Another group is suing the V.I. government over new $25 per day of occupancy fees on timeshare units in the territory. This is the second lawsuit over the fees, proposed by Gov. Kenneth Mapp as one of several new taxes and fees imposed to help balance the territory’s budget in the midst of a severe fiscal crisis. They were signed into law in March and go into effect June 1. (See Related Links below)
Great Bay Condominium Owners, representing St. Thomas Ritz Carlton Club timeshare owners and individual owners and individual owners Tim O’Brien and Keith Cheatham filed suit in U.S. District Court on Wednesday.
They make similar, but slightly different arguments as those of the national lobbying group the American Resort Development Association’s Resort Owners’ Coalition, which filed suit May 1.
They make several government policy arguments, arguing there “is no indication that any study of the “impact of timeshare activities and components in the Virgin Islands” was ever conducted prior to passage of the Act.” and that timeshare “owners have significantly less impact on the infrastructure of the Virgin Islands than local residents.”
The plaintiffs also complain that the government changed property tax rates in 2008, increasing the rate for timeshare units above that of condominiums, which they say are fundamentally similar.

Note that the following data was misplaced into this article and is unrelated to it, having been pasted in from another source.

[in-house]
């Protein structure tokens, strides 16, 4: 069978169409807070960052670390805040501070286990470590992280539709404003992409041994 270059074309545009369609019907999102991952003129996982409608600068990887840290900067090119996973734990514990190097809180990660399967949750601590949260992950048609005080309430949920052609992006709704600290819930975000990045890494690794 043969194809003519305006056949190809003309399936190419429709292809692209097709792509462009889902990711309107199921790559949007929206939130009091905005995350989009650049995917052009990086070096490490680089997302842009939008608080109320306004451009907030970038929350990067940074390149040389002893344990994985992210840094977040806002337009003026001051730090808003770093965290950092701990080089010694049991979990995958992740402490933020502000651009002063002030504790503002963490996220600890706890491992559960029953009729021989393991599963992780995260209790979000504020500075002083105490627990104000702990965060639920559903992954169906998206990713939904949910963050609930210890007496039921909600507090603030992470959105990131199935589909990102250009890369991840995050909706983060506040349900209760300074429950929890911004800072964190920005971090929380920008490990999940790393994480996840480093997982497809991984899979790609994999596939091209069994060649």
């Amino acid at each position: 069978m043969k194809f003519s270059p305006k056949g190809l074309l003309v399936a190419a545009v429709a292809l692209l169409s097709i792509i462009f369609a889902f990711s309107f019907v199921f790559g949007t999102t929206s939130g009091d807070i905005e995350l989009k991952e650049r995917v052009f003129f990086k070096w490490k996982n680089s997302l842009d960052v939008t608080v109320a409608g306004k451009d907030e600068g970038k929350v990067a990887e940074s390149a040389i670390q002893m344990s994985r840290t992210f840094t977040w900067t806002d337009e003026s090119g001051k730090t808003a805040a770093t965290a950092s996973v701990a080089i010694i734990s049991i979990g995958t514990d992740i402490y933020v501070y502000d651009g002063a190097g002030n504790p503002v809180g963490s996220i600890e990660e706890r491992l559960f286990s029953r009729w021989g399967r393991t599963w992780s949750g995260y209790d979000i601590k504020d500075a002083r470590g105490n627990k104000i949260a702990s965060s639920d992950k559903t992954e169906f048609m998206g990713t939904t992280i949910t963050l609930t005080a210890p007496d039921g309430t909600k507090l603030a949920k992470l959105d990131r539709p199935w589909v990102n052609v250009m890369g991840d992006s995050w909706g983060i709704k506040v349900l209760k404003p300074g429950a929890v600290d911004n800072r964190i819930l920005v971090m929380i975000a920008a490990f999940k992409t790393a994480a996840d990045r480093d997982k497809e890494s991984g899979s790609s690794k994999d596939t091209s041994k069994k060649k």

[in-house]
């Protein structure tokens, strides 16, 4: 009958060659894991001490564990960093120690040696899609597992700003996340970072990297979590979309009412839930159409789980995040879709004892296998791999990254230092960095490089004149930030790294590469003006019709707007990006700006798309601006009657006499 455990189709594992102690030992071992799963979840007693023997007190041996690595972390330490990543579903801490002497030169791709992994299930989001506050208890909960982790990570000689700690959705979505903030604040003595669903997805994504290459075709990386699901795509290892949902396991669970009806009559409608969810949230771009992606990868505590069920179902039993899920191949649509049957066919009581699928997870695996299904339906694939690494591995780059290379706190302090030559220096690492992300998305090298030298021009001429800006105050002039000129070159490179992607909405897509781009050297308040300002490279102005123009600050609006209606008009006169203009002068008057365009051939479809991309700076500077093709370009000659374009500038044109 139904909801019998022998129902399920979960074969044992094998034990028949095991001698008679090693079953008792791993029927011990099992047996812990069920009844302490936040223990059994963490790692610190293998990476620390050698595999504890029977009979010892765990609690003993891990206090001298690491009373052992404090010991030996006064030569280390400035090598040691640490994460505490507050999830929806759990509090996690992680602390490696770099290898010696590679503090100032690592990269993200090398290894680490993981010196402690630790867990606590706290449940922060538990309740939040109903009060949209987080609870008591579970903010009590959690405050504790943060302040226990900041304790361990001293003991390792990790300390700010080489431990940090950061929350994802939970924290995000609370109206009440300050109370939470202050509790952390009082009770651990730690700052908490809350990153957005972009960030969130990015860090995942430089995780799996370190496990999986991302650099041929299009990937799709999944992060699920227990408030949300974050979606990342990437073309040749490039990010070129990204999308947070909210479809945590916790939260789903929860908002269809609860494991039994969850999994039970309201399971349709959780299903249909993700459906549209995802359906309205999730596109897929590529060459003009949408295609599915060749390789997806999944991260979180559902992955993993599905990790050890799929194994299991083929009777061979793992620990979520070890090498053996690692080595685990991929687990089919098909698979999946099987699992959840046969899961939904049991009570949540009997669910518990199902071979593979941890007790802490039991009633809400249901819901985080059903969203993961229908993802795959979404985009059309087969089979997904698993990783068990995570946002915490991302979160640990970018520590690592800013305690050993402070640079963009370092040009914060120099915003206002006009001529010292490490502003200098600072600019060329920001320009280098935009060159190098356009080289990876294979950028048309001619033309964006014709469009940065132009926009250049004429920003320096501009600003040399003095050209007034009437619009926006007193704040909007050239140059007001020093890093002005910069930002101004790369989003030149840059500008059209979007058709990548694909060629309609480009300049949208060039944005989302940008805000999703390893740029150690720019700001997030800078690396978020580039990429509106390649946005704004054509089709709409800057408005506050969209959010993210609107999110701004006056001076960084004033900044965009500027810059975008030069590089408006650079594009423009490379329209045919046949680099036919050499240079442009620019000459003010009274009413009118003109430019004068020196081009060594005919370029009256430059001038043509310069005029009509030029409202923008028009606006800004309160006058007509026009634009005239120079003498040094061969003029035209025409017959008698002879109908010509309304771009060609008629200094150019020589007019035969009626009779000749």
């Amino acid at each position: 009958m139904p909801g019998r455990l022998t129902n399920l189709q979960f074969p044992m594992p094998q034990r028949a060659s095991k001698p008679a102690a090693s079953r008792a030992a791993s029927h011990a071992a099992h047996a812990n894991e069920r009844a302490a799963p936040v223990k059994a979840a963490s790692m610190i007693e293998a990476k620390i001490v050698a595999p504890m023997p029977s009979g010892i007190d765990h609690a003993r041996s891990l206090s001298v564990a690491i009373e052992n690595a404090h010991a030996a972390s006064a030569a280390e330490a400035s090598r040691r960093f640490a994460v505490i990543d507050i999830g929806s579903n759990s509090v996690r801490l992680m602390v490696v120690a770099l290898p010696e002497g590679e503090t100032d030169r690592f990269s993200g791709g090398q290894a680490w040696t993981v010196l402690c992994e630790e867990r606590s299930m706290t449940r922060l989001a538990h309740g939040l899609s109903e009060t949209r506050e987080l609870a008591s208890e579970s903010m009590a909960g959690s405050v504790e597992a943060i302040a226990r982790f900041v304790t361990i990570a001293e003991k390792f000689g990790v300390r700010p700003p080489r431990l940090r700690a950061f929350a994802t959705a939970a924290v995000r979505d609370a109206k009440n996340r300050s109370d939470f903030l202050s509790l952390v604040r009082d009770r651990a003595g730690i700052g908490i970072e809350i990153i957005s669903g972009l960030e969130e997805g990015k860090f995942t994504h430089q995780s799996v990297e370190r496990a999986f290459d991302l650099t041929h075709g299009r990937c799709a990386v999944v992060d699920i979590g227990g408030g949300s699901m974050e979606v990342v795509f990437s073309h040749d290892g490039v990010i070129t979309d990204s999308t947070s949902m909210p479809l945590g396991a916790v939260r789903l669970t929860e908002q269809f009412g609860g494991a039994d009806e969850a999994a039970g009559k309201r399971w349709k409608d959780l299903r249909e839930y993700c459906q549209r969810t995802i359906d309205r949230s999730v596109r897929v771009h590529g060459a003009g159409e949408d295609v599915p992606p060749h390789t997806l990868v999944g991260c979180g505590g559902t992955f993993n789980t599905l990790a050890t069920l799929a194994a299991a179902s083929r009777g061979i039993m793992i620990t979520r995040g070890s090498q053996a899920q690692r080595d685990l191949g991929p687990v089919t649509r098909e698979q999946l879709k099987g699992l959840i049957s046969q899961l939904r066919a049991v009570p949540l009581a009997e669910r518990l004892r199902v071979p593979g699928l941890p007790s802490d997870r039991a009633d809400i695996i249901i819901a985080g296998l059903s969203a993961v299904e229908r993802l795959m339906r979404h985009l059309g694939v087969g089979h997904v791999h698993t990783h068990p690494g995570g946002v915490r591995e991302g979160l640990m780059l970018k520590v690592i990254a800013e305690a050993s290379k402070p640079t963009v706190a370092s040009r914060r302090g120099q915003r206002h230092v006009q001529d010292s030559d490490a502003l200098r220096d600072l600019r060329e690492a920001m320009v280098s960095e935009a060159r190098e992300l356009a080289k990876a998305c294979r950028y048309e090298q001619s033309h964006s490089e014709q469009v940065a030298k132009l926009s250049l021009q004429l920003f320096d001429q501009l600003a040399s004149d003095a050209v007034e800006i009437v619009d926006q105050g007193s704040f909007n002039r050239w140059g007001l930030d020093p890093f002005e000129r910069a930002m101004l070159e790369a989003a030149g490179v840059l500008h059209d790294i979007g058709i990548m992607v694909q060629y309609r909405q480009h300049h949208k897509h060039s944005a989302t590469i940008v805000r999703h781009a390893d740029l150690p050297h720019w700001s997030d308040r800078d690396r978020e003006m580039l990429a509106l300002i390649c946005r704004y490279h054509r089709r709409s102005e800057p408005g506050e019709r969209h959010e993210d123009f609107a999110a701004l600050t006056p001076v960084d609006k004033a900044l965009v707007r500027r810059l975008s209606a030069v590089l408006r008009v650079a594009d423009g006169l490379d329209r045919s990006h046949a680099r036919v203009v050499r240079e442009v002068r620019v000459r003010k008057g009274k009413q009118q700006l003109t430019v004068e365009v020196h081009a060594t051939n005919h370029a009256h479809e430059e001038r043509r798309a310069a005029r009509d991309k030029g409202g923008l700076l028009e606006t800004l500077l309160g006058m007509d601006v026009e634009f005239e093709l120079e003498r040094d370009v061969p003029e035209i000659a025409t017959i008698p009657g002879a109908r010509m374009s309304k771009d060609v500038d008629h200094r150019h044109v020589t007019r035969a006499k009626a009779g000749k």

The core causes of action are the same as those in the ARDA suit: that putting fees on timeshare units violates the Commerce Clause, the Privileges and Immunities Clause and the Equal Protection Clause of the U.S. Constitution, because they affect interstate trade and treat nonresidents in a different fashion from residents.
As with the ARDA complaint, the Great Bay/Ritz Carlton complaint does not say how this fee is distinct from the many other taxes and fees in many U.S. jurisdictions that have been aimed primarily at out of state travelers for many decades. For example, a great many jurisdictions, including the USVI, charge hotel occupancy fees, which are, by the nature of hotels, aimed at getting revenue from visitors instead of residents. Williamsburg, Va., a town with a large tourist industry, charges a restaurant meals tax specifically aimed at deriving revenue from out of town and out of state visitors.
The USVI is also not the only jurisdiction to charge extra fees specifically on timeshares. Virginia Beach, Va. charges additional fees of $2 per night plus 8 percent occupancy tax. Hawaii charges a transient occupancy tax on timeshares of 9.25 percent per night.
The Great Bay/Ritz Carlton complaint also raises a concern about owners paying the same fee as renters, arguing it amounts to an unconstitutional taking of property:
“Imposition of the Environmental Impact Fee constitutes a cloud on title to each timeshare unit. The Act also has resulted, and will result in a decrease in the fair market value of Plaintiffs O’Brien’s and Cheatham’s timeshare interest, and of other timeshare owners,” the suit alleges, asserting this “constitute(s) a taking, in whole or in part, of Plaintiff’s protected interests in real property without just compensation, in violation of the Fifth Amendment to the Constitution of the United States, …”.
The V.I. government has not yet filed a response to either suit and there are no court actions scheduled yet.